The first column on the 100th floor of 1 World Trade Center goes up today, which for the second time in history, makes it the tallest building in New York City, surpassing the Empire State Building by 21 feet.
Zered Bassett video interview on Fred Gall heating up a frozen pizza with a clothing iron, getting held at gunpoint by undercovers for riding mini bikes with Vinnie Ponte, and a variety of other subjects.
Following September 11th, Transworld ran this article asking New York skateboarders about their experiences on that day. It appeared in the February 2002 issue, which means it probably hit newsstands in December of 2001.
Skateboarding is at the bottom of the list in terms of things affected by 9/11, but this is a skateboard site. Every news outlet in the country is doing a “Decade After 9/11” feature, so if you’re looking for something with deep insight, you’ve come to the wrong place. That day was a turning point for skateboarding in the city (as trivial as that is in the grand scheme of things), just as it was such for every facet of life. It’s the reason the T.F. exists (you couldn’t skate anywhere else, so ABC made a safe spot), it’s the reason New York is the gigantic bust it is today (buildings heightened security and never let up), and it’s the reason Lower Manhattan is more residential, thus no longer the skateboard-friendly desert it once was at night.
The months proceeding that day were odd, I don’t think I tried heading downtown until Christmas break. If memory serves right, EST2 came out sometime in October, its New York footage largely being from the past spring and summer. Watching it was a glimpse at the normalcy of skating an area that had become completely inaccessible due to rescue efforts, air hazards, and fire. Strange how even in the context of a meaningless skate video, the world of just a few months ago felt like a much different place.
The article’s layout has been modified to fit this website’s layout. If you prefer to view the full pages, here you go: Page 1, Page 2, Page 3, Page 4.
Big thanks to our good friend Adam Abada for the scans.
It has been a quietly monumental week for New York City skate footage, at least from a historical perspective. While the Skate NYC Apple Juice documentary is quickly working its way over 5,000 YouTube views, several lesser-exposed video clips have been released to accompany it, and they might be even more precious than the doc itself. I have no clue who “skinnypoo” is on Youtube, but he just uploaded a fifteen-minute gem of raw, late-eighties New York footage featuring Harold Hunter, Hamilton Harris, Jamal Simmons, Ryan Hickey, and even Steven Cales, all in their teen years. We’re talking people who already have sparse video appearances throughout their regular skate careers, let alone footage of them skating Tompkins in 1989.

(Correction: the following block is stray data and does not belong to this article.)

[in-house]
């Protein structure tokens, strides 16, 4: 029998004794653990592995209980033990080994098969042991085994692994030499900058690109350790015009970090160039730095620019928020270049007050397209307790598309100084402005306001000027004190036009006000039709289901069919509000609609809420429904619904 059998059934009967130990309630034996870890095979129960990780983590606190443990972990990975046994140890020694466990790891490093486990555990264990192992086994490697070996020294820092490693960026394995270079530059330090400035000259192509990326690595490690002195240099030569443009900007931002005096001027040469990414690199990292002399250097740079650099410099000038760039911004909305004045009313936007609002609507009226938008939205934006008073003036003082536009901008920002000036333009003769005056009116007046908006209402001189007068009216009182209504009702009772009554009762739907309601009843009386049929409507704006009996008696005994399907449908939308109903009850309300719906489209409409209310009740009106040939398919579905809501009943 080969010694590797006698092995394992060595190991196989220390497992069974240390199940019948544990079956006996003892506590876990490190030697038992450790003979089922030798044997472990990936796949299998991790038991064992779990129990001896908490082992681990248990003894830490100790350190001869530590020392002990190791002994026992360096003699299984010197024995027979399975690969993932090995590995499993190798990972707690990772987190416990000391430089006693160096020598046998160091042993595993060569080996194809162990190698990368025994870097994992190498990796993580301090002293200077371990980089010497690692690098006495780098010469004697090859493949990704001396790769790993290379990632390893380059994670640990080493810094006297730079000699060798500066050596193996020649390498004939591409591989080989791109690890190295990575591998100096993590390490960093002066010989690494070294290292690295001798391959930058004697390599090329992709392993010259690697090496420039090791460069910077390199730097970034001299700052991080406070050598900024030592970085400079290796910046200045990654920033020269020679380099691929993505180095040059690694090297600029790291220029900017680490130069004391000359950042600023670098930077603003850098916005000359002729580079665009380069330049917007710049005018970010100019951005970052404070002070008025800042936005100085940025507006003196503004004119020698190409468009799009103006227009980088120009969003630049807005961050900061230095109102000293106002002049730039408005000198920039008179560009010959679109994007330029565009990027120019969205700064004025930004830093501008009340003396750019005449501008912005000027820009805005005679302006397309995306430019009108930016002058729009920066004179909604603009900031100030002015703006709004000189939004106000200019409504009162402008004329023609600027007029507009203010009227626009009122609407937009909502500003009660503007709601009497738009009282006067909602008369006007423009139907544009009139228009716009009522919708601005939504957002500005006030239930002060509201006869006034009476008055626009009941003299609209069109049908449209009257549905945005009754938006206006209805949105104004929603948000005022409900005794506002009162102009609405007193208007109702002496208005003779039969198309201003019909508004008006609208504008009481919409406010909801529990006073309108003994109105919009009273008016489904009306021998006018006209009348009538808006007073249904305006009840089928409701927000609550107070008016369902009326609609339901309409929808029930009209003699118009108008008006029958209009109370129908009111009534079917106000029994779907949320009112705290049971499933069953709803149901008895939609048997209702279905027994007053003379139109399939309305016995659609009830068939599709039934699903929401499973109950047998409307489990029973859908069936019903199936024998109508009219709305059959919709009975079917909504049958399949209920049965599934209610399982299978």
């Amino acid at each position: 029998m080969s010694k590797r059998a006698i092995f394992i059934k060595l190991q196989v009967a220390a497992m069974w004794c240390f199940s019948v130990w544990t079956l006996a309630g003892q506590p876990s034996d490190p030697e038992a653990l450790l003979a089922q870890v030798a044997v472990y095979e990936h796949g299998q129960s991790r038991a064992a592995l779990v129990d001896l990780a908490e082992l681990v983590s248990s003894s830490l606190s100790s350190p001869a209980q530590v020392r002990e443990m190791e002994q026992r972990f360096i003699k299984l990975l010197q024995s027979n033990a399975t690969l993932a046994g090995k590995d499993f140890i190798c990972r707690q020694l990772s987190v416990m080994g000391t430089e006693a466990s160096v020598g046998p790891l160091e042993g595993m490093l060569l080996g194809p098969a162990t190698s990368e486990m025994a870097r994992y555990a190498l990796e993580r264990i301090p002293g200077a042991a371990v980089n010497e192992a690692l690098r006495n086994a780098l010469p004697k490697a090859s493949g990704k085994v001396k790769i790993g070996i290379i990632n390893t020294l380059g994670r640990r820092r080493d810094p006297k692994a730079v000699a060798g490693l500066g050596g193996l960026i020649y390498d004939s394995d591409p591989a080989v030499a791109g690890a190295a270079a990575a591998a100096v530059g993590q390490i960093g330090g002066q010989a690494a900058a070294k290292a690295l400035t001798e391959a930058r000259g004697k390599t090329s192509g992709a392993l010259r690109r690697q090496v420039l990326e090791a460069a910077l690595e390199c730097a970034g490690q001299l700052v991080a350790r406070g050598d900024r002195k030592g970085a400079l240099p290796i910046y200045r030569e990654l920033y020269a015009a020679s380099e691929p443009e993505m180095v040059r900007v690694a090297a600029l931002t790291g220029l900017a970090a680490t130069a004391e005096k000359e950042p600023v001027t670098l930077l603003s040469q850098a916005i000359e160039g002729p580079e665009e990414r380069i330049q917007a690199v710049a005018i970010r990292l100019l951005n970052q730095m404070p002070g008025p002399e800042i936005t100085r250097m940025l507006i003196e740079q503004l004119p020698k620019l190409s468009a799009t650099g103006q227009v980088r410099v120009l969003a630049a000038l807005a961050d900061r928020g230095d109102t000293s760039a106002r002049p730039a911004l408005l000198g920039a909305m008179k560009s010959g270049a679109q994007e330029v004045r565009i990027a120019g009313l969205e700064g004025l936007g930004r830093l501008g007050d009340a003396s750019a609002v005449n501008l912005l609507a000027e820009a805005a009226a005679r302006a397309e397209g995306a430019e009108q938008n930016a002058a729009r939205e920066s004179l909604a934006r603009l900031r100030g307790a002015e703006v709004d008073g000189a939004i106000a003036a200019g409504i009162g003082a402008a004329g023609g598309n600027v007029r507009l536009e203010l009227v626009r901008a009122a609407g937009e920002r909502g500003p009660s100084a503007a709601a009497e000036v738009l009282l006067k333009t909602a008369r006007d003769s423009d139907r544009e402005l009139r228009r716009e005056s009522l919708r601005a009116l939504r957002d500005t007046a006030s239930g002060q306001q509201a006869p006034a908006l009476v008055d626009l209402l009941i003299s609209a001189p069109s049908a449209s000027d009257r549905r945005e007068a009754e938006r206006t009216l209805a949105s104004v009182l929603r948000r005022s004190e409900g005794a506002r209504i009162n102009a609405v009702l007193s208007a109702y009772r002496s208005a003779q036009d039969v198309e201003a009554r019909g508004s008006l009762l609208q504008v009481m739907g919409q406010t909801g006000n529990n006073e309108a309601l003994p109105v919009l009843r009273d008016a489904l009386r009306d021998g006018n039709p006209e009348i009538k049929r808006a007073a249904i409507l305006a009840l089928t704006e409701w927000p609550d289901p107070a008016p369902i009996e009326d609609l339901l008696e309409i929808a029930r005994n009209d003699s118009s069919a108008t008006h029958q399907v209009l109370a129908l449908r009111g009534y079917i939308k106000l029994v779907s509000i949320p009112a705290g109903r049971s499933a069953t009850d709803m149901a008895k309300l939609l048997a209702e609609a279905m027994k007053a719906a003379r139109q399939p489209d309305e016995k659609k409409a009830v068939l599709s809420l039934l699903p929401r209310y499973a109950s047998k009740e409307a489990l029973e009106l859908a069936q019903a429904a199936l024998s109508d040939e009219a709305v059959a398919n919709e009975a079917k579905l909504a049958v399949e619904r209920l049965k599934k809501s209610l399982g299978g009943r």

These videos, along with the documentary from earlier in the week, have quickly managed to fill in the aforementioned late-eighties/downtown gap that the Deathbowl doc glossed over. It’s amazing how there is barely any Banks footage throughout the videos, yet plenty of Midtown, World Trade Center, and Tompkins stuff, not to mention a few cutty East Village spots, including the (now blocked-off) manual pad in front of P.S. 19 on First and 11th, and the two-stair curb next to the NYU dorms on 9th Street between Third and Second. You can go two decades hearing about an era of skating that was barely documented outside of a few iconic Shut or Harold Hunter photos, and then out of the blue, someone unloads thirty minutes of never-before-seen footage. The stuff that turns up on YouTube is absolutely amazing…